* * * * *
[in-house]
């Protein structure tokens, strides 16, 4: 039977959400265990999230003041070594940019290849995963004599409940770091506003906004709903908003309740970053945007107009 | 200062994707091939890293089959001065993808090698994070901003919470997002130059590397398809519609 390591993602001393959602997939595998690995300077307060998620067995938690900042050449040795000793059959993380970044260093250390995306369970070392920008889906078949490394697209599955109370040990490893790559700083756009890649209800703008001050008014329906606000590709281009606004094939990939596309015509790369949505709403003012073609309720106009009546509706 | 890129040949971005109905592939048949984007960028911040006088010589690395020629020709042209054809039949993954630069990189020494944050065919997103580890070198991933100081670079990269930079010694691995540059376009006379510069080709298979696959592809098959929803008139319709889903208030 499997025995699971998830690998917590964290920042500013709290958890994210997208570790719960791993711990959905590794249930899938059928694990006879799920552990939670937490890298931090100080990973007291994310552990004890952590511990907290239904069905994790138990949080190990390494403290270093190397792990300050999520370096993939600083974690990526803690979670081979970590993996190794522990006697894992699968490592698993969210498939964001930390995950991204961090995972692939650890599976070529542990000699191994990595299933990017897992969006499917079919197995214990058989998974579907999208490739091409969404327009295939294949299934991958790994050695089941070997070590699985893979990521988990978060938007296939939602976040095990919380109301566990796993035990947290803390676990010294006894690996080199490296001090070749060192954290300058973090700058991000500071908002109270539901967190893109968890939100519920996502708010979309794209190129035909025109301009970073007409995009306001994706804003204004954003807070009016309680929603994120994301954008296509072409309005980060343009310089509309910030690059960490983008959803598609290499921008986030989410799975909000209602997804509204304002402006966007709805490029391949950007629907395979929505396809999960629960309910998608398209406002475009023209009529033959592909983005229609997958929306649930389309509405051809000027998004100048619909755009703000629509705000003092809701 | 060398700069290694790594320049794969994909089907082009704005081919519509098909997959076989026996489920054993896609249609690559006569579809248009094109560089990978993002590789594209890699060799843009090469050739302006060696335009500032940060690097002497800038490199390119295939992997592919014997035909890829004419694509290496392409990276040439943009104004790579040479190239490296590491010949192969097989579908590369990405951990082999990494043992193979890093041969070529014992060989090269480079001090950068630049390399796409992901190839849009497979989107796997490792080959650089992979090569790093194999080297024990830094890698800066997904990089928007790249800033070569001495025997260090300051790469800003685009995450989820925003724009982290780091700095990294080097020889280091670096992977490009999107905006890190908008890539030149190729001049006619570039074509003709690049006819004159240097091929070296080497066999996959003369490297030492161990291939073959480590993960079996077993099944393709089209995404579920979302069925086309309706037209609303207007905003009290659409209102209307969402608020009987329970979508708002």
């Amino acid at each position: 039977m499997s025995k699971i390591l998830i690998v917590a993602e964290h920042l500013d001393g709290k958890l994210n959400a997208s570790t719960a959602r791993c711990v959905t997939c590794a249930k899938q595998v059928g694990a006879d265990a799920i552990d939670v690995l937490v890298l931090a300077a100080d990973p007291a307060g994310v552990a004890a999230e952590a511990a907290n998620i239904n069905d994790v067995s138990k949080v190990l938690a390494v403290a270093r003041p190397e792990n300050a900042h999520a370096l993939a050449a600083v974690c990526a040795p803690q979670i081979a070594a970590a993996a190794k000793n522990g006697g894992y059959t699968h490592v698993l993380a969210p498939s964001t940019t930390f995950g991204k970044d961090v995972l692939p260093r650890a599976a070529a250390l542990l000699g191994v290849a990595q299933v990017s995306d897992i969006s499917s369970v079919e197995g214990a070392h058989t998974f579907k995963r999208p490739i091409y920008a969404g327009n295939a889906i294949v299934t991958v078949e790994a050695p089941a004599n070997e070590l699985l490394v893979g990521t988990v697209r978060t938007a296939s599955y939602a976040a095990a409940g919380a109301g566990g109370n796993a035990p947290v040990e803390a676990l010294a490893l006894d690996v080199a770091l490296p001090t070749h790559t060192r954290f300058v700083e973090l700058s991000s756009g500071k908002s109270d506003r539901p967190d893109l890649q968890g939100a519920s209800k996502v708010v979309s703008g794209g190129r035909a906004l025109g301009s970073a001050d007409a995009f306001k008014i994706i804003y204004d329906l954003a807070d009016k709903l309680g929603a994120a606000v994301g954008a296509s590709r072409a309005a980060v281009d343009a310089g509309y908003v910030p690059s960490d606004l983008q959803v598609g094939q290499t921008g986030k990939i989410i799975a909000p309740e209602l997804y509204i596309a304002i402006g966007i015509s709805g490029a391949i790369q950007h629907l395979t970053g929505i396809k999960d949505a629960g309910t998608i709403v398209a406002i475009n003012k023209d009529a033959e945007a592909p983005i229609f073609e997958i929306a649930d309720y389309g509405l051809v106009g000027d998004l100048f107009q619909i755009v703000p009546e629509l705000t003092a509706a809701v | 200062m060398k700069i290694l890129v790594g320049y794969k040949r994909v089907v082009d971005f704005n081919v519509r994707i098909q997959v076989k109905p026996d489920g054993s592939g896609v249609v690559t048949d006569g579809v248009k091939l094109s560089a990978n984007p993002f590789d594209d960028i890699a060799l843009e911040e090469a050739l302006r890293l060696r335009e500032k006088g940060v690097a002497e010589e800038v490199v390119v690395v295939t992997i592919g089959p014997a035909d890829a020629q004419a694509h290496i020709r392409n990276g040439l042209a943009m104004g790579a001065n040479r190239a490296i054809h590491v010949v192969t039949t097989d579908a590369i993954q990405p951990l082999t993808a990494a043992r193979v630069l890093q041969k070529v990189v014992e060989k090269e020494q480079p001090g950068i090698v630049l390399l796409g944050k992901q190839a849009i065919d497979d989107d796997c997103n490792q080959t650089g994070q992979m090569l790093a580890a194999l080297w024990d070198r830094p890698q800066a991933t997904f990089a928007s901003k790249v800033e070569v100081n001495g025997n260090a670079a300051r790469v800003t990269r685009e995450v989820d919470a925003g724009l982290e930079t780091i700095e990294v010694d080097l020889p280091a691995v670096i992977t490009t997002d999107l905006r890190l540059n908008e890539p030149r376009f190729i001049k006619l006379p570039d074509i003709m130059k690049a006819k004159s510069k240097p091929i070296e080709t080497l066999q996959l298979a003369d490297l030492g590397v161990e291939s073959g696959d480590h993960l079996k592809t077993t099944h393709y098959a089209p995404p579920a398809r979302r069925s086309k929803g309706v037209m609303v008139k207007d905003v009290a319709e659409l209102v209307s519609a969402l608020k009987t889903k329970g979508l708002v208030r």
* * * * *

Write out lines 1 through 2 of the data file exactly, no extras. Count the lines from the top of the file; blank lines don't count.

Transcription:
[in-house]
């Protein structure tokens, strides 16, 4: 039977959400265990999230003041070594940019290849995963004599409940770091506003906004709903908003309740970053945007107009 | 200062994707091939890293089959001065993808090698994070901003919470997002130059590397398809519609 390591993602001393959602997939595998690995300077307060998620067995938690900042050449040795000793059959993380970044260093250390995306369970070392920008889906078949490394697209599955109370040990490893790559700083756009890649209800703008001050008014329906606000590709281009606004094939990939596309015509790369949505709403003012073609309720106009009546509706 | 890129040949971005109905592939048949984007960028911040006088010589690395020629020709042209054809039949993954630069990189020494944050065919997103580890070198991933100081670079990269930079010694691995540059376009006379510069080709298979696959592809098959929803008139319709889903208030 499997025995699971998830690998917590964290920042500013709290958890994210997208570790719960791993711990959905590794249930899938059928694990006879799920552990939670937490890298931090100080990973007291994310552990004890952590511990907290239904069905994790138990949080190990390494403290270093190397792990300050999520370096993939600083974690990526803690979670081979970590993996190794522990006697894992699968490592698993969210498939964001930390995950991204961090995972692939650890599976070529542990000699191994990595299933990017897992969006499917079919197995214990058989998974579907999208490739091409969404327009295939294949299934991958790994050695089941070997070590699985893979990521988990978060938007296939939602976040095990919380109301566990796993035990947290803390676990010294006894690996080199490296001090070749060192954290300058973090700058991000500071908002109270539901967190893109968890939100519920996502708010979309794209190129035909025109301009970073007409995009306001994706804003204004954003807070009016309680929603994120994301954008296509072409309005980060343009310089509309910030690059960490983008959803598609290499921008986030989410799975909000209602997804509204304002402006966007709805490029391949950007629907395979929505396809999960629960309910998608398209406002475009023209009529033959592909983005229609997958929306649930389309509405051809000027998004100048619909755009703000629509705000003092809701 | 060398700069290694790594320049794969994909089907082009704005081919519509098909997959076989026996489920054993896609249609690559006569579809248009094109560089990978993002590789594209890699060799843009090469050739302006060696335009500032940060690097002497800038490199390119295939992997592919014997035909890829004419694509290496392409990276040439943009104004790579040479190239490296590491010949192969097989579908590369990405951990082999990494043992193979890093041969070529014992060989090269480079001090950068630049390399796409992901190839849009497979989107796997490792080959650089992979090569790093194999080297024990830094890698800066997904990089928007790249800033070569001495025997260090300051790469800003685009995450989820925003724009982290780091700095990294080097020889280091670096992977490009999107905006890190908008890539030149190729001049006619570039074509003709690049006819004159240097091929070296080497066999996959003369490297030492161990291939073959480590993960079996077993099944393709089209995404579920979302069925086309309706037209609303207007905003009290659409209102209307969402608020009987329970979508708002």